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Kusarigama

The kusarigama is a traditional Japanese weapon that consists of kama (the Japanese equivalent of a sickle) on a metal chain (manriki) with a heavy iron weight at the end.

kusari_gamaThough the kusarigama is derived from a farmer’s scythe, and though the sickle was often carried as a weapon by farmers during the feudal era of Japan, these farmers did not carry kusarigama. Its purpose as a weapon was very obvious, so unlike a sickle, it could not be carried openly. The art of handling the kusarigama is called Kusarigamajutsu.

According to some accounts, the kusarigama is a weapon that is well-suited against swords and spears. Records show that the kusarigama was extremely popular in feudal Japan, with many schools teaching it, from about the 12th to 17th Century. Usage of the kusarigama is taught in Kohga Ha Kurokawa-Ryu.

A notable example of the use and misuse of the weapon is the story of the great 17th Century kusarigama teacher Yamada Shinryukan. Shinryukan was known to have killed many swordsmen with his weapon, until he was lured into a bamboo grove by Araki Mataemon. There, because of the terrain he was unable to swing the chain and trap Mataemon’s sword, and was thus killed.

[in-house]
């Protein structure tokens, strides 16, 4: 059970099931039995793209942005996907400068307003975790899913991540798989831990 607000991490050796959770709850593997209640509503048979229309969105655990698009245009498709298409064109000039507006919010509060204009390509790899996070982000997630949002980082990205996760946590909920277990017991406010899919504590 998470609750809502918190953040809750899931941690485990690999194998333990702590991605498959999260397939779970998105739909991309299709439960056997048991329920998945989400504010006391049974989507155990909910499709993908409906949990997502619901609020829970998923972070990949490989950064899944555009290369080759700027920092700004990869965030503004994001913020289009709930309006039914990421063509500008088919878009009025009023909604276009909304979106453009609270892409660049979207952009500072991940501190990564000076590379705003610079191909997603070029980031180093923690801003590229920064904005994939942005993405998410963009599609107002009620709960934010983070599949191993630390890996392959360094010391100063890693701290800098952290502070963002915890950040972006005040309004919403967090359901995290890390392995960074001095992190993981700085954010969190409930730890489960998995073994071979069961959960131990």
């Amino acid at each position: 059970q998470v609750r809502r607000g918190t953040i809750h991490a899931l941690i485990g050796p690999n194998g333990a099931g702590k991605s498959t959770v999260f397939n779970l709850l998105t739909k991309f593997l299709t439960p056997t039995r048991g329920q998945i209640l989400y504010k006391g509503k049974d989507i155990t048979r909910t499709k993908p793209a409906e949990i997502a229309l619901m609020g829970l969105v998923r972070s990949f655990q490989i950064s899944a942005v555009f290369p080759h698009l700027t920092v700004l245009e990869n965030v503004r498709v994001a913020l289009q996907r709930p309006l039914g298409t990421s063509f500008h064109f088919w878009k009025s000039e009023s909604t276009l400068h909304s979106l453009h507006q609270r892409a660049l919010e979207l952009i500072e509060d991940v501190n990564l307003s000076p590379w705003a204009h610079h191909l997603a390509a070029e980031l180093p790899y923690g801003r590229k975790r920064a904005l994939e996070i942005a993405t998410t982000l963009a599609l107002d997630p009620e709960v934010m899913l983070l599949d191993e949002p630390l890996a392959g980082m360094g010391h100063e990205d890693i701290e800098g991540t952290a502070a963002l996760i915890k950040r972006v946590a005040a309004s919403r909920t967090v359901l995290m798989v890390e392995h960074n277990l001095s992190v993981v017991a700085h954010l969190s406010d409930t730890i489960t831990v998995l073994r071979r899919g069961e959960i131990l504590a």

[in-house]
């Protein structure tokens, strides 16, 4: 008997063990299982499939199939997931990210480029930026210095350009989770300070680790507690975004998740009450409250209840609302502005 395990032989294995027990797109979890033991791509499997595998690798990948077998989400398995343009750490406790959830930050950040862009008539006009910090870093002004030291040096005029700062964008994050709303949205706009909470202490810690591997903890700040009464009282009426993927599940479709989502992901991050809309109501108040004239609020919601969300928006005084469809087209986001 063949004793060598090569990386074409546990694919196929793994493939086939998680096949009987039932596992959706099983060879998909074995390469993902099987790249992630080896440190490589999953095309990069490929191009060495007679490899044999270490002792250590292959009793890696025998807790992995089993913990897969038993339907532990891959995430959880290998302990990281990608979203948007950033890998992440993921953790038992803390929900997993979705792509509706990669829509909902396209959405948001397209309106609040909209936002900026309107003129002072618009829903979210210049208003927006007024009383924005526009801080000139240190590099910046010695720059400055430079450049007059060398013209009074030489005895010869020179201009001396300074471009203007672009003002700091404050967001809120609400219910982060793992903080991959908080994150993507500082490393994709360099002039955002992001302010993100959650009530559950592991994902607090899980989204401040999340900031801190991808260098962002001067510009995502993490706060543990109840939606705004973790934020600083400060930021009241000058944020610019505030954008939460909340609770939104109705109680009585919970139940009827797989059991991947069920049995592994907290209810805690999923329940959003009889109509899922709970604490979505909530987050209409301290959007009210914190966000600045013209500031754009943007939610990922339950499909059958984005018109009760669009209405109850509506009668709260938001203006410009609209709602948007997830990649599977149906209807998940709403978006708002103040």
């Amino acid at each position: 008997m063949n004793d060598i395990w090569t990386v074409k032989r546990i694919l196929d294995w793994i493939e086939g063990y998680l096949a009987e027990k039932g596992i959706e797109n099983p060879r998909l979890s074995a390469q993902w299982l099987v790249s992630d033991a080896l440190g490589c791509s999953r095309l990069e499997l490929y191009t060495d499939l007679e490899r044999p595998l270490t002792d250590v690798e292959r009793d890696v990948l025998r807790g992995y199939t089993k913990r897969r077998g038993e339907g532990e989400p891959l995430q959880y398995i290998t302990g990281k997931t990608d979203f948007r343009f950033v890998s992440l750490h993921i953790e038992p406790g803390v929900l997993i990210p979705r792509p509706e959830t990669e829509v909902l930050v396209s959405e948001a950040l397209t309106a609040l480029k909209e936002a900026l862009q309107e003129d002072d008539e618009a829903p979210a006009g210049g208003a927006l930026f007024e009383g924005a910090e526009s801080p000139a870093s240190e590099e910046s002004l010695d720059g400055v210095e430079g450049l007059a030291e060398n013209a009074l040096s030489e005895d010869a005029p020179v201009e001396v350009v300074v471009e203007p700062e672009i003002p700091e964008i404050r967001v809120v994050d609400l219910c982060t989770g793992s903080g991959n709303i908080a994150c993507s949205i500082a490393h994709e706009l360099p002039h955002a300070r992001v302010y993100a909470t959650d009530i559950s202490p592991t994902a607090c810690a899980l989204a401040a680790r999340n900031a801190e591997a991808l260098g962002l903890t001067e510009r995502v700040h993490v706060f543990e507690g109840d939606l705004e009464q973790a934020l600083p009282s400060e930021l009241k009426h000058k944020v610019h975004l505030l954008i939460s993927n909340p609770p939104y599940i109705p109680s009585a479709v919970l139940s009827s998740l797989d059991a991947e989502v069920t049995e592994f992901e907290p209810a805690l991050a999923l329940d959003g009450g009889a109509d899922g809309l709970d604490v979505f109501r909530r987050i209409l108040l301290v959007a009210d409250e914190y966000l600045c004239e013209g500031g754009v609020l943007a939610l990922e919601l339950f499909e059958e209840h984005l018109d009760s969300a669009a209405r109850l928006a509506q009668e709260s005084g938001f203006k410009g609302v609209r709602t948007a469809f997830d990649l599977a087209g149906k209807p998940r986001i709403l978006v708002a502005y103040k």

But, perhaps one of the most famous historical users of the kusarigama is Shishido Baiken. A swordsman of great skill, he was proficient with the kusarigama, but was killed by the legendary samurai Miyamoto Musashi when he used a throwing knife to cause a non-fatal injury from outside the radius of the chain, and then moved in for the killing blow with his sword, unsuccessfully.

Attacking with this weapon usually entailed swinging the weighted chain in a large circle over one’s head, and then whipping it forward to entangle an opponent’s spear, sword, or other weapon, or immobilizing his arms or legs. This allows the kusarigama user to easily rush forward and strike with the sickle.
A kusarigama wielder might also strike with the spinning weighted end of the chain directly, causing serious or deadly injury to his opponent while still outside the range of the opponent’s sword or spear.

Kusarigama have also been employed as anti-siege weapons, with the chain allowing the weapon to be retrieved after it was thrown downwards at an attacking force.

Many fictional accounts of kusarigama sometimes show fighters swinging the sickle with the chain, rather than the weighted end. Though entertaining, this is usually not a proper use of the weapon, as the sickle is likely to bounce off a target without causing much injury.

 

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